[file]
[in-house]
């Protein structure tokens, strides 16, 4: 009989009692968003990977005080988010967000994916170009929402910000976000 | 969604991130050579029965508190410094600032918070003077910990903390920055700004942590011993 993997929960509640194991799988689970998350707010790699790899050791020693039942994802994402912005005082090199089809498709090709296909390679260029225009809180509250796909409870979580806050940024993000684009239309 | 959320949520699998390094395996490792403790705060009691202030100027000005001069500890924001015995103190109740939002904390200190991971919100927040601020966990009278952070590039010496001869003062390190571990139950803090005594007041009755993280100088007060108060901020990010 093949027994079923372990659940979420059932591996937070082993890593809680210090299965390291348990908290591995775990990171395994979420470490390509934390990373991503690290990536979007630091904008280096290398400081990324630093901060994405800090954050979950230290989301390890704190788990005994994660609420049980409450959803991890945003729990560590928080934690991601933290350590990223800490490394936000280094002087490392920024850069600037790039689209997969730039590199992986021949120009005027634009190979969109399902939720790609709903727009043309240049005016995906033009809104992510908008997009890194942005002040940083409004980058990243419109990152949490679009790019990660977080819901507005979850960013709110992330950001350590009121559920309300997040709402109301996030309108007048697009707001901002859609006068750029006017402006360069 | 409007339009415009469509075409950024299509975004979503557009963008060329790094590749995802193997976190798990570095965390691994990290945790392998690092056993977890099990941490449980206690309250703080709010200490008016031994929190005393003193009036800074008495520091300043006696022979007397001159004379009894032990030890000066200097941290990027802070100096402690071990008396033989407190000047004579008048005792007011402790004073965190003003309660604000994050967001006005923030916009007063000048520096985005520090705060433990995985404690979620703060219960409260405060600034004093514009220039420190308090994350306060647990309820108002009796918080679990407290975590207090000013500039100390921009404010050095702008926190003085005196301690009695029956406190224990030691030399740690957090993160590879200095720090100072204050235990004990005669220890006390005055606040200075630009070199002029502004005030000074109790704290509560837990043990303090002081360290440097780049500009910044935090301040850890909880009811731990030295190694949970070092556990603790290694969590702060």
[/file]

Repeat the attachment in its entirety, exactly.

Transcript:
[in-house]
């Protein structure tokens, strides 16, 4: 009989009692968003990977005080988010967000994916170009929402910000976000 | 969604991130050579029965508190410094600032918070003077910990903390920055700004942590011993 993997929960509640194991799988689970998350707010790699790899050791020693039942994802994402912005005082090199089809498709090709296909390679260029225009809180509250796909409870979580806050940024993000684009239309 | 959320949520699998390094395996490792403790705060009691202030100027000005001069500890924001015995103190109740939002904390200190991971919100927040601020966990009278952070590039010496001869003062390190571990139950803090005594007041009755993280100088007060108060901020990010 093949027994079923372990659940979420059932591996937070082993890593809680210090299965390291348990908290591995775990990171395994979420470490390509934390990373991503690290990536979007630091904008280096290398400081990324630093901060994405800090954050979950230290989301390890704190788990005994994660609420049980409450959803991890945003729990560590928080934690991601933290350590990223800490490394936000280094002087490392920024850069600037790039689209997969730039590199992986021949120009005027634009190979969109399902939720790609709903727009043309240049005016995906033009809104992510908008997009890194942005002040940083409004980058990243419109990152949490679009790019990660977080819901507005979850960013709110992330950001350590009121559920309300997040709402109301996030309108007048697009707001901002859609006068750029006017402006360069 | 409007339009415009469509075409950024299509975004979503557009963008060329790094590749995802193997976190798990570095965390691994990290945790392998690092056993977890099990941490449980206690309250703080709010200490008016031994929190005393003193009036800074008495520091300043006696022979007397001159004379009894032990030890000066200097941290990027802070100096402690071990008396033989407190000047004579008048005792007011402790004073965190003003309660604000994050967001006005923030916009007063000048520096985005520090705060433990995985404690979620703060219960409260405060600034004093514009220039420190308090994350306060647990309820108002009796918080679990407290975590207090000013500039100390921009404010050095702008926190003085005196301690009695029956406190224990030691030399740690957090993160590879200095720090100072204050235990004990005669220890006390005055606040200075630009070199002029502004005030000074109790704290509560837990043990303090002081360290440097780049500009910044935090301040850890909880009811731990030295190694949970070092556990603790290694969590702060």